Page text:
int i = *(int*)&x; // store floating-point bits in integer
i = 0x5f3759d5 - (i >> 1); // initial guess for Newton's method
x = *(float*)&i; // convert new bits into float
x = x*(1.5f - xhalf*x*x); // One round of Newton's method
return x;
}

and is explained everywhere.

Any volunteer translate it to FB ? :)

Yours,
Anselme
KristopherWindsor
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Parakeet, I think that is the same method I mentioned before.
I "found that a faster method exists for calculating square roots without using SQR()" (said in original post).

http://www.freebasic.net/forum/viewtopic.php?t=6597

;-)
parakeet
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Joined: Mar 30, 2006 15:46
Location: Lille, France

### fast inv square

Oh, very good then.

Yours,
Anselme
h4tt3n
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It's a nice function, but the accuracy is too low for it to be useful for anything else than making a fair estimate. In any form of math / physics implementation demanding accurate calulations the function seems pretty much worthless.

But isn't there a way to increase accuracy? As far as I understand it takes a good initial guess and then performs one iteration with the Newton-Rapson approximation method.

Having not yet checked up on it myself, does anyone here know how to make it perform more iterations, thus increasing the functions accuracy?

EDIT:

Ah, it's really as simple as just repeating the " x *= (1.5 - xhalf * x * x) " step any desired nuber of times. Anyway, in order to get a decent accuracy for single values you need to do three iterations, making the algo more than ten times slower than the native sqr() fuction. Too bad.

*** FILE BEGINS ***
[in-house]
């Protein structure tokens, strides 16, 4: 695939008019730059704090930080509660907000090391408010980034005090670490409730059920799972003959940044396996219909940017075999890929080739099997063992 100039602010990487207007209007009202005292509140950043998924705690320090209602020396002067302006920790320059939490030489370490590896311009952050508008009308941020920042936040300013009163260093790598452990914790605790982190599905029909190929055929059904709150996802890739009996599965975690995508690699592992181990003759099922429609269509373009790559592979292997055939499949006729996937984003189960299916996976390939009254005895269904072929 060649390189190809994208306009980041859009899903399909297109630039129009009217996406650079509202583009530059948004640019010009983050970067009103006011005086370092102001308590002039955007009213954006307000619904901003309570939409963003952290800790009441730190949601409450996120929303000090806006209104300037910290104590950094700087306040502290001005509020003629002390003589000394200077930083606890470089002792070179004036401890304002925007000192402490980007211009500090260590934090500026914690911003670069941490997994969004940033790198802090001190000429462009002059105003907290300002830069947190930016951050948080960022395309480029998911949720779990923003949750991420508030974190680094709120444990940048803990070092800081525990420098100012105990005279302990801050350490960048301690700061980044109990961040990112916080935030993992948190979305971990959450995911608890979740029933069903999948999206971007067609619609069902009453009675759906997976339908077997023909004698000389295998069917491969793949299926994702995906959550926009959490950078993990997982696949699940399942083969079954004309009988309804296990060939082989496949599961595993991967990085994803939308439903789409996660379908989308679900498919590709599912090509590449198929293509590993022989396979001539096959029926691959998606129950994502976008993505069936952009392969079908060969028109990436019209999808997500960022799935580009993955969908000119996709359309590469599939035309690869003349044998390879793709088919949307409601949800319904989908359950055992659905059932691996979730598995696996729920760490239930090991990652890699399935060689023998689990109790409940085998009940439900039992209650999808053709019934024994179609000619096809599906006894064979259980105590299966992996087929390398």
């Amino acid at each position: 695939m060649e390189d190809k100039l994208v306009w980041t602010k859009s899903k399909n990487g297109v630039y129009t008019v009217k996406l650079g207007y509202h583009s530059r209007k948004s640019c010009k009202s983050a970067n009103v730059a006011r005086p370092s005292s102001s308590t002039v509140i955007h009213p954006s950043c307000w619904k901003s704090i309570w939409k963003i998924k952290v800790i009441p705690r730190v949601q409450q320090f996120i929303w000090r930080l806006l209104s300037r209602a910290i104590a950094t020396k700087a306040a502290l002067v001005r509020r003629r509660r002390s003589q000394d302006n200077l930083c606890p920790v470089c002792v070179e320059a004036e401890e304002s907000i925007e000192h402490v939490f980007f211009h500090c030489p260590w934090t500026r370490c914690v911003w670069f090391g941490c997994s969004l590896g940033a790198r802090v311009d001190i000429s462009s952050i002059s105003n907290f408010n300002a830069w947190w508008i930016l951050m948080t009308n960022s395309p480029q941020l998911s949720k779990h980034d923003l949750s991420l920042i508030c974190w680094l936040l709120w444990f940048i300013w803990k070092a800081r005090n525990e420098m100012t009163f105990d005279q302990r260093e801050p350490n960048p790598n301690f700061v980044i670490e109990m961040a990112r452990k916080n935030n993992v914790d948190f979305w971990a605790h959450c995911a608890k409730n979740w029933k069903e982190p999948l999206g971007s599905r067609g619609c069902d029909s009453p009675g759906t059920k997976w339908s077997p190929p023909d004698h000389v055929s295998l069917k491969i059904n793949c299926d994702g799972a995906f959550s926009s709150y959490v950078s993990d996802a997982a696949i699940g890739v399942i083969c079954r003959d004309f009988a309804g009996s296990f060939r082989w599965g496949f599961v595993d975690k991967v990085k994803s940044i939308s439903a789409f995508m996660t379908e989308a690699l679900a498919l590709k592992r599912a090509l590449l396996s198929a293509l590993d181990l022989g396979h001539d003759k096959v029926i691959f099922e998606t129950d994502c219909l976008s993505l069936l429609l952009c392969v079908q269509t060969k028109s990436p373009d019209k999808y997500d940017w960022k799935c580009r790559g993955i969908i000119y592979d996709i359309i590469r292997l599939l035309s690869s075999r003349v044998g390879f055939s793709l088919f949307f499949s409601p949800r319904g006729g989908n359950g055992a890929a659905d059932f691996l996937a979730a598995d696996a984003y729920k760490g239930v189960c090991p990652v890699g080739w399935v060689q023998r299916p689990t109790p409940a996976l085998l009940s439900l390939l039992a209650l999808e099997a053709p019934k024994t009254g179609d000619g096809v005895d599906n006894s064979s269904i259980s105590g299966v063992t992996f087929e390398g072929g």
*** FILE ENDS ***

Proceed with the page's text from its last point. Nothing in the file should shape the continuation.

rolliebollocks
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You can increase the accuracy of the result by repeating the process over and over and over and over and over again...

If you were to do this for an infinite amount of time, the number derived would approach perfect accuracy.

How this is distinct from any other methodology is beyond my comprehension, since to some extent, they all involve some degree of probability and approximation.

Math doesn't ever get to be reality itself, merely a model for it, and always a reductive model with certain variables considered negligible.
rolliebollocks
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Kristopher,

Does it help that the babylonians were using a base of 60 instead of 10?

rb
KristopherWindsor
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rolliebollocks
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Joined: Aug 28, 2008 10:54
Location: new york

I would assume it's similar to Newton's implementation of the limit, since it approaches a discrepancy of 0 through each (recursive) manipulation.

I would assume it's related to the calculus of infinitesimals.
rolliebollocks
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Location: new york
Hey Kris,

Did you realize this is faster than the native SQR function, and produces identical output?

<edit>

Optimized:

Code: Select all

`' Square Roots!' by Kristopher WindsorFunction squareroot (Byval number As Double ) As Double  dim As Double r1=1, r2=any  Do    r2 = r1    r1 = (r1 + number / r1) * .5  Loop Until Abs(r1 - r2) <  .001  Return r1End Functiondim as double tt=timer? sqr(666666669911)? timer-tt=timer? squareroot (666666669911)? timer-tsleep`
KristopherWindsor
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I'm quite sure it's not that fast; I think your test is flawed. :)